Soiree

Liquid-liquid phase separation in cells

Spatial control of irreversible protein aggregation

Dr Christoph Weber

Max Planck Institute, Dresden

 

Fluid-like genome organization through multiscale molecular modelling

Dr Rosana Collepardo

Maxwell Centre, University of Cambridge

Thursday 28th March 2019
Time: 4pm
Venue: Room G20, Royal School of Mines, Imperial College London
Contact: Ms Hafiza Bibi
Tel: 020 7594 7252

Spatial control of irreversible protein aggregation

Dr Christoph Weber

Liquid cellular compartments spatially segregate from the cytoplasm and can regulate aberrant protein aggregation, a process linked to several medical conditions, including Alzheimer's and Parkinson's diseases. Yet the mechanisms by which these droplet-like compartments affect protein aggregation remain unknown. Here, we combine kinetic theory of protein aggregation and liquid-liquid phase separation to study the spatial control of irreversible protein aggregation in the presence of liquid compartments. We find that, even for weak interactions between the compartment constituents and the aggregating monomers, aggregates are strongly enriched inside the liquid compartment relative to the surrounding cytoplasm. We show that this enrichment is caused by a positive feedback mechanism of aggregate nucleation and growth which is mediated by a flux maintaining the phase equilibrium between the compartment and the cytoplasm. Our model predicts that the compartment volume that maximizes aggregate enrichment in the compartment is determined by the reaction orders of aggregate nucleation. The underlying mechanism of aggregate enrichment could be used to confine cytotoxic protein aggregates inside droplet-like compartments suggesting potential new avenues against aberrant protein aggregation. Our findings could also represent a common mechanism for the spatial control of irreversible chemical reactions in general.

Biography: Christoph A. Weber (Max Planck Institute for the Physics of Complex Systems) studied physics at the Ludwig Maximilian university in Munich and completed his PhD in the group of Erwin Frey about actively propelled particle systems. Then he joined the Max Planck Institute for the Physics of Complex Systems in Dresden as a postdoc and worked together with Frank Jülicher and Anthony Hyman on the physics underlying the spatial-temporal organization of non-membrane bound organelles. Then he investigated active poroelastic materials and the kinetics of protein aggregation in the group of L. Mahadevan at Harvard University. In 2018, he returned back to Dresden as a research group leader joining the Max Planck Institute for the Physics of Complex Systems and the Center for Systems Biology. His group “Mesoscopic Physics of Life” is interested in non-equilibrium phase transitions in living systems, aims to understand the biological function of protein aggregates and protein phases in cells, and how a minimal set of inanimate molecules could have formed life-like assemblies at the origin of life.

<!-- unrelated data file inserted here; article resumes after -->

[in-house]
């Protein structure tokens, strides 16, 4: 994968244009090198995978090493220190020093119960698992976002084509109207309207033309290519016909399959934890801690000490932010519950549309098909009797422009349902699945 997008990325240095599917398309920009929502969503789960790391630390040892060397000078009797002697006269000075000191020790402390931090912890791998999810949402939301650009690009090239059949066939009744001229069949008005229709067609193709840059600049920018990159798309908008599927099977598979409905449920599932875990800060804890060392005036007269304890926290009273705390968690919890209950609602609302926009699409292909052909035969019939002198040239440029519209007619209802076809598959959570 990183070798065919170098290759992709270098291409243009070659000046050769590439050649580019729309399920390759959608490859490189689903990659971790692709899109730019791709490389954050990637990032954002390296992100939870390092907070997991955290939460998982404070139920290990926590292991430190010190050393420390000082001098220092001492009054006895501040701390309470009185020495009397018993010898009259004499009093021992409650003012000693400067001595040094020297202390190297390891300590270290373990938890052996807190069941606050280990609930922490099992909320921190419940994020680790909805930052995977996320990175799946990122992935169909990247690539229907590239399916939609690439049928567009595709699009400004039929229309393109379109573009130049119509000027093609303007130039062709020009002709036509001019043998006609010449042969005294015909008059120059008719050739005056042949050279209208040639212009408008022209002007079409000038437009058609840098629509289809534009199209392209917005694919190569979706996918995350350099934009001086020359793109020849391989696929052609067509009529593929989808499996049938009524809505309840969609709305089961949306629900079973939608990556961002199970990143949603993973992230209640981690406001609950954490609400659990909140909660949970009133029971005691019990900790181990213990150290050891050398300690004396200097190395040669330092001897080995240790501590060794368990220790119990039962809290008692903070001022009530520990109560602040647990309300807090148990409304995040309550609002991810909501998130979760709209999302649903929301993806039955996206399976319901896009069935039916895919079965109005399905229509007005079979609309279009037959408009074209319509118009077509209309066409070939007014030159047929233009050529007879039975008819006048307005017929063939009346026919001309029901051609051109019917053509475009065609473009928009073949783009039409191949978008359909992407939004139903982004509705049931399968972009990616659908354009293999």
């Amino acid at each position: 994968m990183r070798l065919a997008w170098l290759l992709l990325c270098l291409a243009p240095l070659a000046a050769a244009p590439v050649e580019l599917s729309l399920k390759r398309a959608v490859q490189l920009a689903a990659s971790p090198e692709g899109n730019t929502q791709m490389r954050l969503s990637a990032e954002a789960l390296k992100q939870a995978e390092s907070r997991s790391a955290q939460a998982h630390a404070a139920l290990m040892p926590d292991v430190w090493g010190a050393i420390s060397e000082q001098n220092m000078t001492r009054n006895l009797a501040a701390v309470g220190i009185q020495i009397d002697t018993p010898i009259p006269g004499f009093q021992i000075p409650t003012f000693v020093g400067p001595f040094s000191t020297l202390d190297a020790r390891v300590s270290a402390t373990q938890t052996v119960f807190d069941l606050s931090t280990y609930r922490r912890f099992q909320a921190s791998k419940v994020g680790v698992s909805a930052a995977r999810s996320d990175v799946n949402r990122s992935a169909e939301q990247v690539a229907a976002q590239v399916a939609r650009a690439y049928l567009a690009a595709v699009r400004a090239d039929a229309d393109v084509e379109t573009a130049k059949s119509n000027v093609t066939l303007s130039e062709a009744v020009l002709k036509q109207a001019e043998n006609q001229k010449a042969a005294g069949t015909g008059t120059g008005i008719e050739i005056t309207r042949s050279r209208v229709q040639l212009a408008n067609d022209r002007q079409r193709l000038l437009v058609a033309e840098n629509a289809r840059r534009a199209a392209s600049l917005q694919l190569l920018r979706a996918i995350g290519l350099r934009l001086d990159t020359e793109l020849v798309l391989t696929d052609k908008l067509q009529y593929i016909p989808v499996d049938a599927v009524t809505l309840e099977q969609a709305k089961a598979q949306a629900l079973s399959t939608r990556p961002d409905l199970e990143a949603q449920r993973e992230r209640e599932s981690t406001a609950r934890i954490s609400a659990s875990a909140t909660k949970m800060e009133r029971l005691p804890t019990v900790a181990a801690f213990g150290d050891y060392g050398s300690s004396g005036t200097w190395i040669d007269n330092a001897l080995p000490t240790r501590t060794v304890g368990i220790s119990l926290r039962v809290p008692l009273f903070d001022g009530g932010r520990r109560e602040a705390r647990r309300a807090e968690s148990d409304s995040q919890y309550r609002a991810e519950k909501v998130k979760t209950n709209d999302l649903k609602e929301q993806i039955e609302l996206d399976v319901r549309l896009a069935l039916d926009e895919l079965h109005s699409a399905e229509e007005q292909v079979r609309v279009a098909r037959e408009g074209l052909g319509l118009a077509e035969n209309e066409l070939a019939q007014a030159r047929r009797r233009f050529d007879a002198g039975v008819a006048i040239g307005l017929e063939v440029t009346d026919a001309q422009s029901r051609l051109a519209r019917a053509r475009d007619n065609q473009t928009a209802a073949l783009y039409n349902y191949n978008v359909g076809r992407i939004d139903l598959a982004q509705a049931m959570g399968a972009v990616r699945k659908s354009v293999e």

Fluid-like genome organization through multiscale molecular modelling

Dr Rosana Collepardo

The three-dimensional organisation of the DNA is one of the great marvels of physical biology. By winding around a special class of proteins, the metre-long DNA manages to compress enormously to fit inside tiny (6 μm) nuclei, avoid entanglement and, moreover, maintain exquisite control over the accessibility of the information it carries. The structure of this remarkable complex of DNA and proteins, known as chromatin, determines how easily the DNA can be accessed and, thus, it is intimately linked to gene expression regulation. In this talk, I will explain how the structure of chromatin is much more fluid and tuneable than originally proposed, which explains how chromatin achieves various different roles in vivo according to the transcriptional state, cell-cycle stage, or in response to environmental signals  (Collepardo and Schlick, PNAS 2014). I will also discuss how multiscale modelling can be used to reveal the molecular mechanisms behind epigenetic control of chromatin structure and provide a link between epigenomes, structure, and gene function (Collepardo et al., JACS, 2015). Finally, I will talk about the “new phase” of genome organization: a new paradigm that suggests how liquid-liquid phase separation of genomic mixtures might help organize genomic information into distinct membrane-less compartments inside the Cell nucleus.

Short bio: Rosana Collepardo is a junior group leader (Winton Advanced Research Fellow) at the Department of Physics, University of Cambridge. Her work focuses on developing theoretical and computational methods to elucidate the physical mechanisms that determine packaging of DNA inside cells. She did her DPhil with David Manolopoulos at the PTCL in Oxford, and trained as a postdoc with Daan Frenkel and David Wales at the University of Cambridge, Modesto Orozco at the Barcelona Supercomputing Centre, and Tamar Schlick at New York University. Her group has recently been awarded an ERC starting grant to investigate genome organization with sub-nucleosome resolution.

 

6yBGvF_web.jpg

Follow @tyc_london for updates from the Thomas Young Centre.